Book Review: The Whiskey Rebellion


Original, priceless caption from Wikipedia: “…an 1880 illustration of a tarred and feathered tax collector being made to ride the rail.”

And that was only the beginning of it!!!

For a history buff like me, this book was chock full of fascinating tidbits and context.  I wrote a draft of this post with all the details, but they are summed up nicely here.

I will say that in the late 1780s, our 3-year-old country was in the disarray you would expect: we had huge external debts to other countries that had financed the war, no central currency, no system of taxation, and therefore no means with which to answer the immediate problem of paying the debts.  Outside the cities, people did not have money anyway and were bartering mainly whiskey and livestock.  Rich city people were oddly operating as banks, lending money at 12% rates and then seizing the lendees’ property and farms upon default.  These same “bankers” also tried to create currency like “Mr. Morris’ Money” (no joke).  A total mess!

Then Alexander Hamilton came in as the first Secretary of the Treasury, and with the newly minted powers of the US Constitution, produced the Whiskey Act (and the Whiskey Rebellion as some credit him).

I will just add some choice details not mentioned in the Wiki article and my thoughts.

Alexander Hamilton:

  • Apparently believed in consumption tax, and saw the whiskey tax as a “sin tax”
  • Had a bizarre thirst for blood uncharacteristic of typical economists
  • Accused George Washington of being too affectionate with him
  • Studied everything about the process of whiskey distillation and included this topic in his economic plan presentation to Congress
  • Envisioned a military-industrial state with no small businesses, in which most people would work in big factories which solely supplied the army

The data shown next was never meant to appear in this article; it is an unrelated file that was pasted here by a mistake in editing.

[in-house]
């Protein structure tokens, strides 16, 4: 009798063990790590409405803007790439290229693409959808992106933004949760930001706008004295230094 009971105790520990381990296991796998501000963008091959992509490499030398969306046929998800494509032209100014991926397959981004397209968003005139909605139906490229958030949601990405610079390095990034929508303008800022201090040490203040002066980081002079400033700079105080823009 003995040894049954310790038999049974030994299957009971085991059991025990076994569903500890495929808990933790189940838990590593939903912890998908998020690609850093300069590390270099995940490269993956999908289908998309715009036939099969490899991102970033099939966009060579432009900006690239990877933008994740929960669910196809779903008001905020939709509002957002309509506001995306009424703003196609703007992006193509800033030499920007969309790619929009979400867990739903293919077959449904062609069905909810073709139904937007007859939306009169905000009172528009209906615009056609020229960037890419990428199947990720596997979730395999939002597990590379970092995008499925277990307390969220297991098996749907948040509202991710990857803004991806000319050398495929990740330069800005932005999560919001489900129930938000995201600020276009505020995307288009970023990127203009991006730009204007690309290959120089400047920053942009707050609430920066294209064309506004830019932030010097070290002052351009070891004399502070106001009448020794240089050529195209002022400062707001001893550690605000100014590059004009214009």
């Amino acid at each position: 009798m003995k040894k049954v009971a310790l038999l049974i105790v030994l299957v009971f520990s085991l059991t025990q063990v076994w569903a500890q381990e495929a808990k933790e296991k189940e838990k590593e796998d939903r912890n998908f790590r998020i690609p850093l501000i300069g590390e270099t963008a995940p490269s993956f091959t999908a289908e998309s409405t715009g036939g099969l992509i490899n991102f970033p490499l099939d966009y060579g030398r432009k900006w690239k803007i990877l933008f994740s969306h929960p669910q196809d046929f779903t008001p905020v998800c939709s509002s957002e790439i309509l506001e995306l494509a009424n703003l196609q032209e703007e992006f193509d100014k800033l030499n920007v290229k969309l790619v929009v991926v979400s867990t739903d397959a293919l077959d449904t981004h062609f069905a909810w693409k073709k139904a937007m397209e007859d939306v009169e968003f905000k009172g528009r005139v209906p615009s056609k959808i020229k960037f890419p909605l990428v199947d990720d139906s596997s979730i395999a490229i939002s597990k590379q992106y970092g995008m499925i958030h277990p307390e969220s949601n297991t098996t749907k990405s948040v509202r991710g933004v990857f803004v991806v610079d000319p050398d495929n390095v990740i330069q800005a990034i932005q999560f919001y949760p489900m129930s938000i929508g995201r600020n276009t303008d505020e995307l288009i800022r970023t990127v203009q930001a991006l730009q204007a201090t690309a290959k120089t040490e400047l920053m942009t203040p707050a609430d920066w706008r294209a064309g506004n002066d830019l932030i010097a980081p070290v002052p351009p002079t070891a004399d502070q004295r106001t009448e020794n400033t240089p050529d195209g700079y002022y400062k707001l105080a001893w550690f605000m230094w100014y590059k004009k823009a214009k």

The Whiskey Tax:

  • Was collected at the distilleries rather than the tavern, resulting in a harsh and regionally specific income tax on the frontier (big city distilleries got a break on the tax)
  • Required frontier distillers to travel to Philadelphia for trial if non-compliant (which was financially crippling as well as against the right to a local trial by peers)

The Whiskey Rebels:

  • Started out tarring and feathering anyone attempting to collect tax (as shown above)
  • Later formed an army, extra-legal court system, and secessionary flag
  • Ultimately surrendered to the US military but evaded the tax until it was repealed by the Jeffersonians in 1800

The US Military’s Rebellion Suppression, led by George Washington, included:

  • seizure without warrant
  • soldier quartering in homes, and theft of arms and food
  • arrest and prolonged imprisonment without bail or even charges read (for non-existent crimes)
  • drunken civilian manslaughter

Questions still plaguing me despite having read the “definitive resource”:

  • If Hamilton was a moralist wishing to tax the indulgent sin of drinking, why did he set it up to harm the vendor rather than the consumer?  Was he really for consumption tax (as some modern Republicans and Libertarians are), or was that a front?
  • Why did Washington allow such a sloppy and drunken army to conduct operations in conflict with the Bill of Rights?  Was he ashamed, since he rode back to the Capitol just as the army got to the frontier to wreak havoc?

So all in all this was a bizarre period in US history.  The Whiskey Tax in design and intention does not resemble anything that would really happen today, probably thanks to the lessons learned then.  It is amazing to me that the trial process associated with the tax and the US military suppression activity were flagrantly outside the protections of the Constitution approved just a few years before.  This counters the image of the enlightenment on which our democracy was founded.

The conclusion by the author of this book is that Hamilton thirsted for blood and war, and instigated a rebellion just to be able to put it down.  He sounds like a nut reminiscent of the bad guys in the modern dystopian literature.  Which is at the same time scary, and fascinating.

Also interesting is the idea of rebellion, which seems so old-fashioned now.  No one rebels anymore, we just evade at best.  Which was the outcome of the Whiskey Rebellion, probably the more clever strategy. Seems like now we evade first and rebel as a last result.

The Whiskey Tax evasion makes me wonder about modern distress-based tax evasion.  For example, the ACA fee for not buying health insurance can only be collected through tax returns (the way the law was written).  I have heard that you would need only to arrange your withholdings so that you do not get any returns, and then the government would not be able to extract the fee.  I am curious whether people will try this, and whether the law will be amended to address this.  Seems like a large oversight, allowing a legal method of evasion.

So that is one modern connection I made; overall a really good book if you like social and tax history.


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